Self-sufficiency in reach for B.C.

The promise of spring brings thoughts of a bountiful harvest and notions of living off the land. But just how realistic is it for Canadians to be self-sufficient?

It's possible that B.C. could grow all the food we need. We currently produce 48 per cent of the food we eat, according to a report by the B.C. Ministry of Agriculture and Lands. That's complicated by that fact that we don't eat what we should, according to Canada's Food Guide. If you factor in a healthy diet - more fruit and vegetables - we only produce 34 per cent of what we should eat.

The self-sufficiency picture gets even cloudier when you consider that Canada is a trading nation. B.C. actually grows more fruit than we eat, but we don't eat the fruit we grow. In fact, we import three times the fruit we export.

Do we have enough land to feed ourselves? Let's do the math. It takes one square kilometre of arable land to grow food for 200 people using current production technology. In order to produce enough food to feed British Columbians, the province needs a total of 21,500 square kilometers of arable land. We don't have that now. In order to meet the needs of a growing population, B.C. needs about 50 percent more land, some of which will require irrigation.

To keep transportation costs low, crops need to be grown close to markets. Cities compete with farms. Sprawling cities build on perfectly good farmland and waste water on inedible crops (unless you have a goat).

Canada's chances of being self-sufficient are even slimmer than B.C.'s. Canada has enough land to theoretically feed 83 million people but we export most of our crops to the U.S. In return, we import two-thirds our food from them. The reason is obvious: we trade a lot of grain of marginal nutritive value for the fruit and vegetables necessary for a healthy diet.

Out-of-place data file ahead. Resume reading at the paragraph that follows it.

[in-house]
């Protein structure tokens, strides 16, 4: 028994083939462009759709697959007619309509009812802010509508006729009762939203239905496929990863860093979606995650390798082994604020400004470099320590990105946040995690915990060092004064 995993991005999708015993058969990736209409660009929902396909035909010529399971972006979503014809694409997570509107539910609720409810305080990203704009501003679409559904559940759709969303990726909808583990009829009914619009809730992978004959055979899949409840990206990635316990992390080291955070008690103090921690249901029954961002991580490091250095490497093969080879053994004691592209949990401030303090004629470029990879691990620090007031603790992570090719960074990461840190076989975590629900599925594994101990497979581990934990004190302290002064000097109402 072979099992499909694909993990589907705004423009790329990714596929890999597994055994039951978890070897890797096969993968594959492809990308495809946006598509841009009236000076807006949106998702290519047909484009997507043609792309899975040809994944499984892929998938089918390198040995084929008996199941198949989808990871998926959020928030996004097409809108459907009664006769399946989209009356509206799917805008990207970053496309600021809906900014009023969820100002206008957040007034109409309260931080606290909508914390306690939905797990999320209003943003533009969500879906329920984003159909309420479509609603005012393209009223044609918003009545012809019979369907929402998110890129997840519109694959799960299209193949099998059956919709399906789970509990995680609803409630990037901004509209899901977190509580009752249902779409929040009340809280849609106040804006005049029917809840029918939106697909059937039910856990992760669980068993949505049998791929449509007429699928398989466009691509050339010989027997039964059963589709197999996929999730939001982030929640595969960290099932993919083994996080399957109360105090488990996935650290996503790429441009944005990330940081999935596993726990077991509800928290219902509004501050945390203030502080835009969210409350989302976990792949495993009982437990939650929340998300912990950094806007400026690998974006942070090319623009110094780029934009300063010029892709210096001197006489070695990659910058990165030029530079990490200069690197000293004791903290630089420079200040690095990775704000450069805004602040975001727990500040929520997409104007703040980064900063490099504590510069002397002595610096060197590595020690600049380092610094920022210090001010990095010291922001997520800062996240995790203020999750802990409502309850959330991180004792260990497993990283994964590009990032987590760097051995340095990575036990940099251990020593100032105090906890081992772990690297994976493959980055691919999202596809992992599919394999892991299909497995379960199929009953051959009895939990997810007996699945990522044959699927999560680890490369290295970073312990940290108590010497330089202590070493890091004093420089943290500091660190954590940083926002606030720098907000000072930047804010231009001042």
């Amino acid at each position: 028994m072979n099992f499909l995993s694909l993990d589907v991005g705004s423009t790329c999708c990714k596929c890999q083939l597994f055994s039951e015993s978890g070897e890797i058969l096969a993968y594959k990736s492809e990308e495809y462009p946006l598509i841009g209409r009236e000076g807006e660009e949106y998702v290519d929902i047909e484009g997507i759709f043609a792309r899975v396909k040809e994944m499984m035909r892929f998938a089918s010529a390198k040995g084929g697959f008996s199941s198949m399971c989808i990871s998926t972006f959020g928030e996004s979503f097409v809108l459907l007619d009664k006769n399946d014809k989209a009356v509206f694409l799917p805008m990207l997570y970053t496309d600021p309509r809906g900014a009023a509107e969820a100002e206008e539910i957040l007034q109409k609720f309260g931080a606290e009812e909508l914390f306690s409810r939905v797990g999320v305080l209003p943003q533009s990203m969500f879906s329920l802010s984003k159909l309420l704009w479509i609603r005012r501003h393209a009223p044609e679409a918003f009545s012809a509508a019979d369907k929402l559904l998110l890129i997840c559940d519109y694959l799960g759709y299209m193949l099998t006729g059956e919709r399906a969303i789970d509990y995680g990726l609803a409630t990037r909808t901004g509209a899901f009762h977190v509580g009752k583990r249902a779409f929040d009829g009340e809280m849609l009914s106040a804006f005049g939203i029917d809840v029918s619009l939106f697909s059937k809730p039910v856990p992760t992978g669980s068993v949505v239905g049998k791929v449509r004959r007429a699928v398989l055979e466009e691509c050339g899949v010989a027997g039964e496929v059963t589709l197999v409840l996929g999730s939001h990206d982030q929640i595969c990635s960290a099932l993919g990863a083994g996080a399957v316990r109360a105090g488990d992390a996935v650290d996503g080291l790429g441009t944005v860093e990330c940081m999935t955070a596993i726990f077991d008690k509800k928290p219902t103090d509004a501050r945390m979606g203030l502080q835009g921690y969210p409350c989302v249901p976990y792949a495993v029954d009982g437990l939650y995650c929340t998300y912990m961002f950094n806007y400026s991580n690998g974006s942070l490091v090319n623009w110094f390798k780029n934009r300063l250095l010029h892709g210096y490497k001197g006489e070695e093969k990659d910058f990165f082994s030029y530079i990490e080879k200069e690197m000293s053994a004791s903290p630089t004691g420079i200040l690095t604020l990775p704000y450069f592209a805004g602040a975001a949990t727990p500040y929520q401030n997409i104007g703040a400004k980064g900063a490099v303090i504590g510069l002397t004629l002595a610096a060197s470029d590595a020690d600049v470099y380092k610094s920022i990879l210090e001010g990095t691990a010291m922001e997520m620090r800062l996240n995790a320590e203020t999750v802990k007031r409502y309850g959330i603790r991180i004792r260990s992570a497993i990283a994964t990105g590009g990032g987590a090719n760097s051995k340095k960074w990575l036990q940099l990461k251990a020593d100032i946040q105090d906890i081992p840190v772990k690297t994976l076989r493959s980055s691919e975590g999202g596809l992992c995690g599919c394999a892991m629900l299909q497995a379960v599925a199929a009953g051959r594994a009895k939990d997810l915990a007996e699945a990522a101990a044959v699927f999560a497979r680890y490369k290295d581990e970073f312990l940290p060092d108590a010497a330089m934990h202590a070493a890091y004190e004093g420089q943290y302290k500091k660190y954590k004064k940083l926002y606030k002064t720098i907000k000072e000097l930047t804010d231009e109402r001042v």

The chances of feeding the world are bleaker than Canada's. A useful indicator of the world's ability to grow food for all seven billion inhabitants is called "real population density." That's a ratio of the number of people in a country to its arable land. Given our massive land base, our real population density is only 78 Canadians per square kilometre. Compare that with Singapore, the highest in the world, with 441,000 persons to be fed from one square kilometre. Britain must feed 1,136 on the same area, almost twice that of India.

Global populations are growing and arable land is shrinking - a looming problem that no one wants to face. There are one-quarter million more mouths to feed each day. Land is being lost each year because of soil depletion, urban sprawl, and desertification. Compared to 1960, there is one-half the cropland per person resulting in the largest number of malnourished people ever recorded. Not only is it the largest number but it's the largest proportion of the world's population living on the edge of starvation.

We in the affluent minority world would rather look away from the stick people and their misery, or blissfully wish for better distribution of subsistence foods like rice. Or hope for another technological miracle like the "green revolution" that averted the last crisis. There are no miracles on the horizon; no political will to keep malnourished billions from dying; only less arable land with less water for irrigation and a per-capita crop production that continues to fall.

Even as hope springs eternal, we are running out of dreams. B.C. could be self-sufficient; Canada, not likely; the rest of the world, impossible.

David Charbonneau is the owner of Trio Technical.

He can be reached at dcharbonneau13@shaw.ca.

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